Edward Bennett Williams, the most famous defense lawyer in the nation by the late 1950s, complained privately that Bobby Kennedy was not only an inept investigator but also a lousy lawyer. Kennedy’s flaw, Williams said, was that he turned each case into a personal cause. “He divided everyone up,” Williams said. “There were the white hats and the black hats. If you weren’t for him, then you were against him. There was no middle ground.” Kennedy, Williams said, failed to understand that every man deserved a defense if the system was to work, and indeed, the Sixth Amendment guaranteed this right. Lawyers who battled each other by day in court should be able to enjoy each other’s company at night over beers in a bar.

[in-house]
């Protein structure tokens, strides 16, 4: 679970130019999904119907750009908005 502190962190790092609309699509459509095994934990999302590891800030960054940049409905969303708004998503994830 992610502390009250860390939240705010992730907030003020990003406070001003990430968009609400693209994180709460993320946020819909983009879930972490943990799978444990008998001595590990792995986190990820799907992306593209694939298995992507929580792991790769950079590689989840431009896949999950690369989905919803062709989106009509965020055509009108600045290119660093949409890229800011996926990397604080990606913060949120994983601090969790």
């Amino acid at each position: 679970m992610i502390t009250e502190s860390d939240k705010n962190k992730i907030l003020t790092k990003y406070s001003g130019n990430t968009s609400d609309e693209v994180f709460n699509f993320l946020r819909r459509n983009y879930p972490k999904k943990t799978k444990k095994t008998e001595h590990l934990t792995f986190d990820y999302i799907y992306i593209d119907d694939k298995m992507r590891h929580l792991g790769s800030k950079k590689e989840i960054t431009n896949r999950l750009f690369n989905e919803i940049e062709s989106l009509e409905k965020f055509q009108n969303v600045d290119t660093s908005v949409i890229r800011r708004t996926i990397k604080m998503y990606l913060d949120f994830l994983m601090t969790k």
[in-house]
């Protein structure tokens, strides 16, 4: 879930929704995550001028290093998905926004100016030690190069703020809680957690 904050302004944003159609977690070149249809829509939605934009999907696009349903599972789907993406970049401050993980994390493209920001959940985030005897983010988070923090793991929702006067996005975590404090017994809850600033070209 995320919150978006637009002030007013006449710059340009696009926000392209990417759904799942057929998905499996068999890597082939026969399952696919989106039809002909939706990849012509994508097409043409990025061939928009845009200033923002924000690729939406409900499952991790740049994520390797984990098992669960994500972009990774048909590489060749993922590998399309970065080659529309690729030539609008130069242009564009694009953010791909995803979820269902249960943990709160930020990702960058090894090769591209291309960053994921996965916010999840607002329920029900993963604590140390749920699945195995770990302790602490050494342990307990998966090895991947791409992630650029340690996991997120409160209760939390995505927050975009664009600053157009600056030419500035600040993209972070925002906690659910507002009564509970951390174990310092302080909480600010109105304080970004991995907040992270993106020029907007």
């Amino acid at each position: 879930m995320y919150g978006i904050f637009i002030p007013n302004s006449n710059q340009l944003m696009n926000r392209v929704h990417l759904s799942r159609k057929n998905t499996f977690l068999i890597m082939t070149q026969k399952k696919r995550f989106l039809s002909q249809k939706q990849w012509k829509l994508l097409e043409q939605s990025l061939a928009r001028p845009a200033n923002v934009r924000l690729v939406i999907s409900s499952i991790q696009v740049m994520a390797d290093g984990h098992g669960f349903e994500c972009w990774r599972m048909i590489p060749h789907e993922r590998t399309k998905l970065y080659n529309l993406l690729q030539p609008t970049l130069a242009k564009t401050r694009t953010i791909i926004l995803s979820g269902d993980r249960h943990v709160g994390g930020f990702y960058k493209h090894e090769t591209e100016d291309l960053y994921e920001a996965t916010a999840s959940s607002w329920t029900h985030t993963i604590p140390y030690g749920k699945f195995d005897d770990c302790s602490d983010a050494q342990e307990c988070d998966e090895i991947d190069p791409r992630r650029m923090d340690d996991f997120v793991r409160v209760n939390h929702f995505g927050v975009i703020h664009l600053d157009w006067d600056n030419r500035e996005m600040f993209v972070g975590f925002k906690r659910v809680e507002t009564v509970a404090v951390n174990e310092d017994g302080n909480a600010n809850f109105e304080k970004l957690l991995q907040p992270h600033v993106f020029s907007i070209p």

— Adapted from Vendetta: Bobby Kennedy Versus Jimmy Hoffa, by James Neff (published in July by Little, Brown)